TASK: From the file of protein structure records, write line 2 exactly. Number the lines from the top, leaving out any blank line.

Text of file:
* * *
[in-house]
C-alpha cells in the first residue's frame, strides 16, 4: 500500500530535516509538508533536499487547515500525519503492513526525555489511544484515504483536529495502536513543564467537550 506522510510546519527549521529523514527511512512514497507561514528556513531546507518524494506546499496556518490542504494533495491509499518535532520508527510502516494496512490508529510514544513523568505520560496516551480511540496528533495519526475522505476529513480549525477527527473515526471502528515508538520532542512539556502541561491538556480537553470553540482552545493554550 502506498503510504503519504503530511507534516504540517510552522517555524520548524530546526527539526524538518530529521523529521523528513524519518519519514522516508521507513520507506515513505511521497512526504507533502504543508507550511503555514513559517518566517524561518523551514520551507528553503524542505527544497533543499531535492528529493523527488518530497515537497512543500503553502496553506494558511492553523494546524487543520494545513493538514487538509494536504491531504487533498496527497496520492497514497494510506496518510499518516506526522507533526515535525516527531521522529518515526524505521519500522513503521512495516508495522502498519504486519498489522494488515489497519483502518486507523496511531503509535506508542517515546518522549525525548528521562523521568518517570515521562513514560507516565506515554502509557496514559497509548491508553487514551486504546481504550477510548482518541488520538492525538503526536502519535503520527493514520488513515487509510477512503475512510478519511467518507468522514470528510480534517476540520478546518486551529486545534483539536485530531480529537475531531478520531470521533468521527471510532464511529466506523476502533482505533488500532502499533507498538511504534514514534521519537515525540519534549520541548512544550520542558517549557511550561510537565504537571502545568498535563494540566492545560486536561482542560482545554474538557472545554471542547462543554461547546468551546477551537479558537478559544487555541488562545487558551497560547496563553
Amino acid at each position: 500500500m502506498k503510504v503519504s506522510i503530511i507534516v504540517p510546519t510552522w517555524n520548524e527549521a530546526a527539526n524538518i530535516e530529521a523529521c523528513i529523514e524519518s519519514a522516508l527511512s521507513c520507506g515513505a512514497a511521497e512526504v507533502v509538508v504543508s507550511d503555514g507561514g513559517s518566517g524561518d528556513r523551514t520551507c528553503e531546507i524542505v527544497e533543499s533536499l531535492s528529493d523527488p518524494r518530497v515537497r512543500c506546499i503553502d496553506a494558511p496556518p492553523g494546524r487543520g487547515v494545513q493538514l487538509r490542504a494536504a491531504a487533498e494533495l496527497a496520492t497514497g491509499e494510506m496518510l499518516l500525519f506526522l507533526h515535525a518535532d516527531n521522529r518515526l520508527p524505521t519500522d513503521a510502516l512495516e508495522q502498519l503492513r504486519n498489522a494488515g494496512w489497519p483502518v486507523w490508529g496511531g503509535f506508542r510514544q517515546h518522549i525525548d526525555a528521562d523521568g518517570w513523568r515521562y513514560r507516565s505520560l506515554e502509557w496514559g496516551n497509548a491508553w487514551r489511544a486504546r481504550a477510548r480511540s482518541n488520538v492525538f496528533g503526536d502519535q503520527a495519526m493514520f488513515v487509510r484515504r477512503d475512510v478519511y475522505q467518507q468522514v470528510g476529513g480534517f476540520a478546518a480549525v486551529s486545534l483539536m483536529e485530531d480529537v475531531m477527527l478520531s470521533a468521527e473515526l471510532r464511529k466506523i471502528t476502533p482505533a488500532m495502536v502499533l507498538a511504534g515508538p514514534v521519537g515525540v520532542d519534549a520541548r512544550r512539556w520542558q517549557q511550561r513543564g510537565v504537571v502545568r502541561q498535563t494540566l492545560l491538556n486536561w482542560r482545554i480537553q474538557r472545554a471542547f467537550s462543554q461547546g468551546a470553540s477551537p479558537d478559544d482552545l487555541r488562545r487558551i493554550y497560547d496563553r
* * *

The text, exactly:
C-alpha cells in the first residue's frame, strides 16, 4: 500500500530535516509538508533536499487547515500525519503492513526525555489511544484515504483536529495502536513543564467537550 506522510510546519527549521529523514527511512512514497507561514528556513531546507518524494506546499496556518490542504494533495491509499518535532520508527510502516494496512490508529510514544513523568505520560496516551480511540496528533495519526475522505476529513480549525477527527473515526471502528515508538520532542512539556502541561491538556480537553470553540482552545493554550 502506498503510504503519504503530511507534516504540517510552522517555524520548524530546526527539526524538518530529521523529521523528513524519518519519514522516508521507513520507506515513505511521497512526504507533502504543508507550511503555514513559517518566517524561518523551514520551507528553503524542505527544497533543499531535492528529493523527488518530497515537497512543500503553502496553506494558511492553523494546524487543520494545513493538514487538509494536504491531504487533498496527497496520492497514497494510506496518510499518516506526522507533526515535525516527531521522529518515526524505521519500522513503521512495516508495522502498519504486519498489522494488515489497519483502518486507523496511531503509535506508542517515546518522549525525548528521562523521568518517570515521562513514560507516565506515554502509557496514559497509548491508553487514551486504546481504550477510548482518541488520538492525538503526536502519535503520527493514520488513515487509510477512503475512510478519511467518507468522514470528510480534517476540520478546518486551529486545534483539536485530531480529537475531531478520531470521533468521527471510532464511529466506523476502533482505533488500532502499533507498538511504534514514534521519537515525540519534549520541548512544550520542558517549557511550561510537565504537571502545568498535563494540566492545560486536561482542560482545554474538557472545554471542547462543554461547546468551546477551537479558537478559544487555541488562545487558551497560547496563553